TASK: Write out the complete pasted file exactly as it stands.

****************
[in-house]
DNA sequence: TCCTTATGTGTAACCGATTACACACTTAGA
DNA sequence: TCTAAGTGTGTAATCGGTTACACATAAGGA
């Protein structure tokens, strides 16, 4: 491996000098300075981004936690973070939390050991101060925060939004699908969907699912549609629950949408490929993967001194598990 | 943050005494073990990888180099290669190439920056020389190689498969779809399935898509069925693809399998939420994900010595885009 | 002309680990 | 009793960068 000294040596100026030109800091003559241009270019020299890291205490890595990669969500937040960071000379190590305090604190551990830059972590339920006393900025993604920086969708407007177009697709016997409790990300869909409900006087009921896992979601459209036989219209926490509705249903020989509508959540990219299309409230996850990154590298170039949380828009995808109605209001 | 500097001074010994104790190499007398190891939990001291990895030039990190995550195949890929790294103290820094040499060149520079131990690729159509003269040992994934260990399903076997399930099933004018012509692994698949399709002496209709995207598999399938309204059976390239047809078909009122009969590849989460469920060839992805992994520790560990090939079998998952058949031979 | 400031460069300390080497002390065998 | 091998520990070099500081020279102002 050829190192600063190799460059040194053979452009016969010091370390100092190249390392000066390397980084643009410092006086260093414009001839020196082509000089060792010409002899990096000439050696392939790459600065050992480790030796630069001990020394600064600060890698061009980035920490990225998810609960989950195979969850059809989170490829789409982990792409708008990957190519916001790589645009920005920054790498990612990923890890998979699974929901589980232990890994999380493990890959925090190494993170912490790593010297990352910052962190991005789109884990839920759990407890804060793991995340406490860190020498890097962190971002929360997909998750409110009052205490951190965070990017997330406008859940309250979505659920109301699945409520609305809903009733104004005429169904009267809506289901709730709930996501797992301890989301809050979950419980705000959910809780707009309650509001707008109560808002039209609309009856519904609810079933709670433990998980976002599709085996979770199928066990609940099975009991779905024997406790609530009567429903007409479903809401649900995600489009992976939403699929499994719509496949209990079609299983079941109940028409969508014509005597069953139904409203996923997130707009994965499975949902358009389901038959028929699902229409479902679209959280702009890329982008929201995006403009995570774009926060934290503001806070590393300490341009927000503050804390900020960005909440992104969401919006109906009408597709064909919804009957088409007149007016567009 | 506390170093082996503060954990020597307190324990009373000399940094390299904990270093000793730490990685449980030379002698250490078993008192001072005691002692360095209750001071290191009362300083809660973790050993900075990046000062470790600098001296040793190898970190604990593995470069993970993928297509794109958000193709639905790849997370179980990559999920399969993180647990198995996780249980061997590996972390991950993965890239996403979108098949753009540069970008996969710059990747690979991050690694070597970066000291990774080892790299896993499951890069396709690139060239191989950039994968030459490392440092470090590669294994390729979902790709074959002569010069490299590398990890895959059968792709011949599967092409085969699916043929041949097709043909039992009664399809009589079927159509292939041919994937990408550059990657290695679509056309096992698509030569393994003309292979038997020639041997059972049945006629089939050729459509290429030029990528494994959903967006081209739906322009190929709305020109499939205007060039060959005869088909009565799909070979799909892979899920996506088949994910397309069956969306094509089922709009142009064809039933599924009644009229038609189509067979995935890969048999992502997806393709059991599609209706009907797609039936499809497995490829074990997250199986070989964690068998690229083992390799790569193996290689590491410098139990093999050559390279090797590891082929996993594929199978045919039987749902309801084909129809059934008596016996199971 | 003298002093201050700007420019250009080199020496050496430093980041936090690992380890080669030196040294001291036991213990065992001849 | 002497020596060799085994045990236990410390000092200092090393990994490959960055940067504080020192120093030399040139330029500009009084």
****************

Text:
[in-house]
DNA sequence: TCCTTATGTGTAACCGATTACACACTTAGA
DNA sequence: TCTAAGTGTGTAATCGGTTACACATAAGGA
């Protein structure tokens, strides 16, 4: 491996000098300075981004936690973070939390050991101060925060939004699908969907699912549609629950949408490929993967001194598990 | 943050005494073990990888180099290669190439920056020389190689498969779809399935898509069925693809399998939420994900010595885009 | 002309680990 | 009793960068 000294040596100026030109800091003559241009270019020299890291205490890595990669969500937040960071000379190590305090604190551990830059972590339920006393900025993604920086969708407007177009697709016997409790990300869909409900006087009921896992979601459209036989219209926490509705249903020989509508959540990219299309409230996850990154590298170039949380828009995808109605209001 | 500097001074010994104790190499007398190891939990001291990895030039990190995550195949890929790294103290820094040499060149520079131990690729159509003269040992994934260990399903076997399930099933004018012509692994698949399709002496209709995207598999399938309204059976390239047809078909009122009969590849989460469920060839992805992994520790560990090939079998998952058949031979 | 400031460069300390080497002390065998 | 091998520990070099500081020279102002 050829190192600063190799460059040194053979452009016969010091370390100092190249390392000066390397980084643009410092006086260093414009001839020196082509000089060792010409002899990096000439050696392939790459600065050992480790030796630069001990020394600064600060890698061009980035920490990225998810609960989950195979969850059809989170490829789409982990792409708008990957190519916001790589645009920005920054790498990612990923890890998979699974929901589980232990890994999380493990890959925090190494993170912490790593010297990352910052962190991005789109884990839920759990407890804060793991995340406490860190020498890097962190971002929360997909998750409110009052205490951190965070990017997330406008859940309250979505659920109301699945409520609305809903009733104004005429169904009267809506289901709730709930996501797992301890989301809050979950419980705000959910809780707009309650509001707008109560808002039209609309009856519904609810079933709670433990998980976002599709085996979770199928066990609940099975009991779905024997406790609530009567429903007409479903809401649900995600489009992976939403699929499994719509496949209990079609299983079941109940028409969508014509005597069953139904409203996923997130707009994965499975949902358009389901038959028929699902229409479902679209959280702009890329982008929201995006403009995570774009926060934290503001806070590393300490341009927000503050804390900020960005909440992104969401919006109906009408597709064909919804009957088409007149007016567009 | 506390170093082996503060954990020597307190324990009373000399940094390299904990270093000793730490990685449980030379002698250490078993008192001072005691002692360095209750001071290191009362300083809660973790050993900075990046000062470790600098001296040793190898970190604990593995470069993970993928297509794109958000193709639905790849997370179980990559999920399969993180647990198995996780249980061997590996972390991950993965890239996403979108098949753009540069970008996969710059990747690979991050690694070597970066000291990774080892790299896993499951890069396709690139060239191989950039994968030459490392440092470090590669294994390729979902790709074959002569010069490299590398990890895959059968792709011949599967092409085969699916043929041949097709043909039992009664399809009589079927159509292939041919994937990408550059990657290695679509056309096992698509030569393994003309292979038997020639041997059972049945006629089939050729459509290429030029990528494994959903967006081209739906322009190929709305020109499939205007060039060959005869088909009565799909070979799909892979899920996506088949994910397309069956969306094509089922709009142009064809039933599924009644009229038609189509067979995935890969048999992502997806393709059991599609209706009907797609039936499809497995490829074990997250199986070989964690068998690229083992390799790569193996290689590491410098139990093999050559390279090797590891082929996993594929199978045919039987749902309801084909129809059934008596016996199971 | 003298002093201050700007420019250009080199020496050496430093980041936090690992380890080669030196040294001291036991213990065992001849 | 002497020596060799085994045990236990410390000092200092090393990994490959960055940067504080020192120093030399040139330029500009009084």